A level above them is a bunch of sophisticated popular coins such as ether, zcash, vertcoin, which at a minimum require a GPU to mine. Above them come the cryptocurrencies such as bitcoin and litecoin whose mining difficulties are the highest and require ASIC to remain profitable for miners.
As the complexities of the crypto mining industry have increased, it becomes difficult for miners to find the best motherboard or GPU that can support its mining operations, in a manner which is both viable and economical. Hence the below article tries to list down the best options that are available for anyone who wants to set up a crypto mining rig and start mining the cryptocurrencies they like.
Nvidia GeForce GTX 1070
The Nvidia GeForce GTX 1070 is a favorite mid-to-upper range graphics card belonging to Nvidia’s GTX 10-series which are powered by the Pascal architecture to deliver nearly 3x the performance of its predecessors.
It has capabilities of managing a high hash rate of close to 30mh/s but utilizes very less power clearly justifying its strength and the price premium that it comes for. With a Core clock of 1506 MHz, Memory of 8GB GDDR 5 and Power Draw of 150 W, the device could be a really good one to mine Ethereum if coupled with a cloud mining contract such as Hashflare.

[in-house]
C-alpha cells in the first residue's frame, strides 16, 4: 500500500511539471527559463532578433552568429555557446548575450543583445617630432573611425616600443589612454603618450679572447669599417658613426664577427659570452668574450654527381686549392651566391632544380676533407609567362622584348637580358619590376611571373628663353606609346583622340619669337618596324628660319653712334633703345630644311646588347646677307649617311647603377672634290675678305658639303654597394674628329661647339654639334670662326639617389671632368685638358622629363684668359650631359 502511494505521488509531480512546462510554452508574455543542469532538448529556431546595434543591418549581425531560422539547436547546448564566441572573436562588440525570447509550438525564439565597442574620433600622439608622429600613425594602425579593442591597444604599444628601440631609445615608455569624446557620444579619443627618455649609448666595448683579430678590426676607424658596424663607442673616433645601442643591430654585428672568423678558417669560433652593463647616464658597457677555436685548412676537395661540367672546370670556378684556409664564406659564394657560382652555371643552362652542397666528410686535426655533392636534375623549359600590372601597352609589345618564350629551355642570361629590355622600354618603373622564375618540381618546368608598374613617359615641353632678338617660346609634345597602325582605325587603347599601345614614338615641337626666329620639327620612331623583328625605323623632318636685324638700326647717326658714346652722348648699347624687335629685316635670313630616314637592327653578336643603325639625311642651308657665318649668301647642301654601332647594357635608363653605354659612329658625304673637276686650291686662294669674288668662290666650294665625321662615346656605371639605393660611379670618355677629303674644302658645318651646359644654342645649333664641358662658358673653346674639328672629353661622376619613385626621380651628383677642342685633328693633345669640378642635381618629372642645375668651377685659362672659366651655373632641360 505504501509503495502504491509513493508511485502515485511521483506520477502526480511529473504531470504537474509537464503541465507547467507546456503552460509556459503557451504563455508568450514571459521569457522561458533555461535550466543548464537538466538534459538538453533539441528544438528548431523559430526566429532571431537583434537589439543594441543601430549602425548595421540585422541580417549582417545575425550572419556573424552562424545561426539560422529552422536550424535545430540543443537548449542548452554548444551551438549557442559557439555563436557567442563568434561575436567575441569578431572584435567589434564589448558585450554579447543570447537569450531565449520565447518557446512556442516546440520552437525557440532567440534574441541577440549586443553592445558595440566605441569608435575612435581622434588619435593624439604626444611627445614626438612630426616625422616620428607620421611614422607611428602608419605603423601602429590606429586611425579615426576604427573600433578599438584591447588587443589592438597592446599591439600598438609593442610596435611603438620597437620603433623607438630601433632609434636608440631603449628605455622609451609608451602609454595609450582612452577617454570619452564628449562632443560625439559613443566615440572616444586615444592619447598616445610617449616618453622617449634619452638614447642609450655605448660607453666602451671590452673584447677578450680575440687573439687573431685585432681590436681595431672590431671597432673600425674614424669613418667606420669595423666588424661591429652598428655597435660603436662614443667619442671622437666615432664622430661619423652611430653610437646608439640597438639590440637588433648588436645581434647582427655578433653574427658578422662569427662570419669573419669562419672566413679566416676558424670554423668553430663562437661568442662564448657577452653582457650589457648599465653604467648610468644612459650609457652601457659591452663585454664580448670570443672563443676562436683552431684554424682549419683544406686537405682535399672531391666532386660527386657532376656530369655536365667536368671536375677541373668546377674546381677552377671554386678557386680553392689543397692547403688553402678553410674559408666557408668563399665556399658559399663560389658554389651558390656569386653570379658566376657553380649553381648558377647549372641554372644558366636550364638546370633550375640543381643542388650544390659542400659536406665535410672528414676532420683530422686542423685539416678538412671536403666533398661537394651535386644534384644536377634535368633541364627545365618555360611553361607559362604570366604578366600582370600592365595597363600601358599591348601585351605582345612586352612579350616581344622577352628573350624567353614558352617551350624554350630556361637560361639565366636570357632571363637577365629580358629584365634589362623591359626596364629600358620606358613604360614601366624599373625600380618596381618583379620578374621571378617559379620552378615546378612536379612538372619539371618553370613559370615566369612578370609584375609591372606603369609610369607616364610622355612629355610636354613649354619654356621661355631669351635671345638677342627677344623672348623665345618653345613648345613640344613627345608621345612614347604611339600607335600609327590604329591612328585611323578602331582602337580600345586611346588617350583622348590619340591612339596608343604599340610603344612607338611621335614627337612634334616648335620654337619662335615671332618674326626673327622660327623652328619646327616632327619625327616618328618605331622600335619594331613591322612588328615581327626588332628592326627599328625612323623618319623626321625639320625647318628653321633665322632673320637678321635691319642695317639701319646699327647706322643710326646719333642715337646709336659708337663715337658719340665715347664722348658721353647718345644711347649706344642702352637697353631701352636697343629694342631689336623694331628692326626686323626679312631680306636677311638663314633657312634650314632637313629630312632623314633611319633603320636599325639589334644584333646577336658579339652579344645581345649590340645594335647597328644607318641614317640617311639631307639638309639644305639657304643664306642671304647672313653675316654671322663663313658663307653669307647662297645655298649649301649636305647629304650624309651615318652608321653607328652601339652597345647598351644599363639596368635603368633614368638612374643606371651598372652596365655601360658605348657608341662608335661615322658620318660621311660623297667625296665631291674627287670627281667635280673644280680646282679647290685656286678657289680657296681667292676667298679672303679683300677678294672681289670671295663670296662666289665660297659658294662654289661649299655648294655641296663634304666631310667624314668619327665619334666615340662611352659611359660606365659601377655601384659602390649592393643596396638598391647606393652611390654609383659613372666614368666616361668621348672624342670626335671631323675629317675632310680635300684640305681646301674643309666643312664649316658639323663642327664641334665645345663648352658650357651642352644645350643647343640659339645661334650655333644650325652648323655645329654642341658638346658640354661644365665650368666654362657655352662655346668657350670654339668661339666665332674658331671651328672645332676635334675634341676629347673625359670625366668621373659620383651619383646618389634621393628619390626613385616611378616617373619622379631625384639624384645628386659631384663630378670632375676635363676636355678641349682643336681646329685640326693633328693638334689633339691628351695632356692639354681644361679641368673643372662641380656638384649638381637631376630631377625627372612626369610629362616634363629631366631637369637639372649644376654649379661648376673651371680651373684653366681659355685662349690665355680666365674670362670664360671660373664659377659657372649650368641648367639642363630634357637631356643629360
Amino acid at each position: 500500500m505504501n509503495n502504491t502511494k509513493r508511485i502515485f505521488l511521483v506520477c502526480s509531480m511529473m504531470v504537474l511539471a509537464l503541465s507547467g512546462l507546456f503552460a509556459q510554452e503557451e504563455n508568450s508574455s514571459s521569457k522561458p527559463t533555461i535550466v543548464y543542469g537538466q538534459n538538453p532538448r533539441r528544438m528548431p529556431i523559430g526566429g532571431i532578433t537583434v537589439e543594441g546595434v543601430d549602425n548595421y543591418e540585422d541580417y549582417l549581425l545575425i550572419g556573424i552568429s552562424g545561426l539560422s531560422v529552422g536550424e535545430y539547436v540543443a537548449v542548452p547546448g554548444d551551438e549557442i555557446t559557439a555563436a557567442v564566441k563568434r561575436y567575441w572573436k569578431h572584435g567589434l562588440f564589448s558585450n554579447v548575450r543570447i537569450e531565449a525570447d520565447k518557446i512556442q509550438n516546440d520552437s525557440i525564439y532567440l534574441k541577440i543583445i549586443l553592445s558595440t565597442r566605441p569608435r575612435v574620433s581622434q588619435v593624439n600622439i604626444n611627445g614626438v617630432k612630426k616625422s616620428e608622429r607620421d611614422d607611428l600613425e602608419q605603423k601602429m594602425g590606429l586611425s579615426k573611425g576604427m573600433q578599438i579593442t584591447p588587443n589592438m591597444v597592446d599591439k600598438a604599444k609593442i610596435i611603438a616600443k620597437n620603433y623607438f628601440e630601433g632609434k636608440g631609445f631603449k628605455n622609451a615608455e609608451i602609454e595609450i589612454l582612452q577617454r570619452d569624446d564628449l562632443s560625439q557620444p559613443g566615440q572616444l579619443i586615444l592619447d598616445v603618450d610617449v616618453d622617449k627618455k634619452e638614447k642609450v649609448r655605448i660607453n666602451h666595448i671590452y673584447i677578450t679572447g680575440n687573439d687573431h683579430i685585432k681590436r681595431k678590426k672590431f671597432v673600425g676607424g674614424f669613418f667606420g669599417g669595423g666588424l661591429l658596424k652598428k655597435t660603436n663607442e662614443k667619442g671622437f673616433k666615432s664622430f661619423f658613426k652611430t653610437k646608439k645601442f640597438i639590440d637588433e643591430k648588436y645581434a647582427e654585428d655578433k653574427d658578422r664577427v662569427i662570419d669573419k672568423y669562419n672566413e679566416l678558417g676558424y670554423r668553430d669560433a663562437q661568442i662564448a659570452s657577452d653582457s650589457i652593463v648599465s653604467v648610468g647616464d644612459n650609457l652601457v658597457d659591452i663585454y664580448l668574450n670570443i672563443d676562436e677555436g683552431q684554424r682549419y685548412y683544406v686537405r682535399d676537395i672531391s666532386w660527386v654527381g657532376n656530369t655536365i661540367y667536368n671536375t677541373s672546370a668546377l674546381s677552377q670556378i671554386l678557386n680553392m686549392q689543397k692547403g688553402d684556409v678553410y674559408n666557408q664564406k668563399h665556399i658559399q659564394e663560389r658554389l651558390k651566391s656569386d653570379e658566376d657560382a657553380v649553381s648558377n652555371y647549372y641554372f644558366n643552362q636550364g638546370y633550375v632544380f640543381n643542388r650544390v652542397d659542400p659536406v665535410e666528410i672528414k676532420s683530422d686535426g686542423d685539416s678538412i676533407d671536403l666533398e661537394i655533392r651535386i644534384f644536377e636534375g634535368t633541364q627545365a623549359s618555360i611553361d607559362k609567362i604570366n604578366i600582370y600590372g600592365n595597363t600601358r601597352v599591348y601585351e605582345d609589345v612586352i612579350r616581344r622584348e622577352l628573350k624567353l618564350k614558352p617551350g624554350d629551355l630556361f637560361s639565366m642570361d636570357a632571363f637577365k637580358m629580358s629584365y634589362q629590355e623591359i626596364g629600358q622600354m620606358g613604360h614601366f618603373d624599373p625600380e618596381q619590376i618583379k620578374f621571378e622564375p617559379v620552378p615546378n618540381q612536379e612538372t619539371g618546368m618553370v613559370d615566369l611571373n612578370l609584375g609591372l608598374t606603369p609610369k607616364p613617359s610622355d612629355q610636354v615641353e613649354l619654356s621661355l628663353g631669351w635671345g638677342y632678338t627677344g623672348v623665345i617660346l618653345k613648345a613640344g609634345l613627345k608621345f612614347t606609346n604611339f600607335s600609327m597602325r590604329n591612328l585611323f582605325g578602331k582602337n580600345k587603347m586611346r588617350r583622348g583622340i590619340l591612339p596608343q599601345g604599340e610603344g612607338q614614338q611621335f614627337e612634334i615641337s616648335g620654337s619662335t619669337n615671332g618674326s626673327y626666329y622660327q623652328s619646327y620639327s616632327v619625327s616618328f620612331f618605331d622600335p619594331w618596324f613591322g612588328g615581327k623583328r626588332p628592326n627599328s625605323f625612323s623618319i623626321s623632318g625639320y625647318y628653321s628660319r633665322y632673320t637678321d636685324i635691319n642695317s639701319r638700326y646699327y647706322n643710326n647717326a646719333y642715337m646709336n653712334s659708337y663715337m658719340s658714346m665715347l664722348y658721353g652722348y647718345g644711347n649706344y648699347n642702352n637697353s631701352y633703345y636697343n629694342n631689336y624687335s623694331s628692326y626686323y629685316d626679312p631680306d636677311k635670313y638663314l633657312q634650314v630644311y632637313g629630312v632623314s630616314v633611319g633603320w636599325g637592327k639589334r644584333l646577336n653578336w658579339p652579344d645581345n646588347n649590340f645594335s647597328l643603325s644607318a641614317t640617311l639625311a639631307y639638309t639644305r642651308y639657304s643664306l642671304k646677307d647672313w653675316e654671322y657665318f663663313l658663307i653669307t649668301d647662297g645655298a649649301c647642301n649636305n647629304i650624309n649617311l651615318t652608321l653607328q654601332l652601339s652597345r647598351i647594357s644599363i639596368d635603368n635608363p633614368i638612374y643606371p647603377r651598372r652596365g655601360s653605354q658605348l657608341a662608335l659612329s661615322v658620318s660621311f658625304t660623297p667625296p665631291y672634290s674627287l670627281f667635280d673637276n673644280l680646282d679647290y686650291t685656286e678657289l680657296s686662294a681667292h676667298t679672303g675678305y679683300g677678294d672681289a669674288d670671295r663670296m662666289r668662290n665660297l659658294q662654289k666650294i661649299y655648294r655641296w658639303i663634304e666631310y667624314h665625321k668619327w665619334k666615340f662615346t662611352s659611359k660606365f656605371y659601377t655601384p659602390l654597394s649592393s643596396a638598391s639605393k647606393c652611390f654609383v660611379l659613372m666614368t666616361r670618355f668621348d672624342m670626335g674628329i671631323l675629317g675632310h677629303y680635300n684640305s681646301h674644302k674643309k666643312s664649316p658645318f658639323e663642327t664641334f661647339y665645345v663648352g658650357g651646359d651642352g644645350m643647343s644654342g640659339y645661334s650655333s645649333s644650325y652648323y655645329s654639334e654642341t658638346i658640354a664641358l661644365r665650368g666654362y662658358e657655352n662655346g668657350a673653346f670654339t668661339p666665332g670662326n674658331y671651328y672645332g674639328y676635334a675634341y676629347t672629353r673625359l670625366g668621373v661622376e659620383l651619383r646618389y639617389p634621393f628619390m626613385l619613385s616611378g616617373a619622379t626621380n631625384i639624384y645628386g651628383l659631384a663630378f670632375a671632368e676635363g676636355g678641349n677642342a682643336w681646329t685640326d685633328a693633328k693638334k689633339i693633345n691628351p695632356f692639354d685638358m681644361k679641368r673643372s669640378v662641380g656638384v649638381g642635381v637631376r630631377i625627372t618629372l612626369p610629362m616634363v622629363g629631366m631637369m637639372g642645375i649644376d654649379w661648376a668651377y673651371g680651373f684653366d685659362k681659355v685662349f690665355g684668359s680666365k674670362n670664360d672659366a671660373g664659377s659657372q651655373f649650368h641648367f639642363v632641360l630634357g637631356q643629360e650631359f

AMD Radeon RX580
Another GPU that was initially designed for high-end gaming now finds its place in a crypto miners’ den. RX580 was initially a disappointing performer as it consumed more power and gave the same hash rate as its preceding model the RX 480. But what changed the fate for this GPU was that miners started tweaking its BIOS. By overlocking or underpowering, the GPU worked at its optimum making mining more profitable and economical.
With a robust core clock of 1257 Mhz, memory of 8GB GDDR5 and a power draw of 185 W, the GPU provides a good stock hash rate of 24 MH/s and tweaked hash rate of 29 MH/s making one of the most popular buys for miners.
Nvidia GeForce GTX 1060
One more GPU from the Nvidia’s GTX 10-series, the Nvidia GeForce GTX 1060 is an excellent replacement to its competitor AMD Radeon RX 480, which is usually out of stock due to its low level. While these may not be the best configurations for a crypto mining GPU, the Nvidia GeForce GTX 1060 is still a good buy as it provides decent mining result while being economical at the same time.
An excellent bet to mine Zcash, the GeForce GTX 1060 comes equipped with patented wing-blade fans which can provide max airflow with 105% more air pressure keeps the device much cooler when mining intensifies. Industry’s only GPU which uses Auto-Extreme Technology with Super Alloy Power II has a power draw of 120W with Core Clock of 1506 Mz and memory of 6GB GDDR 5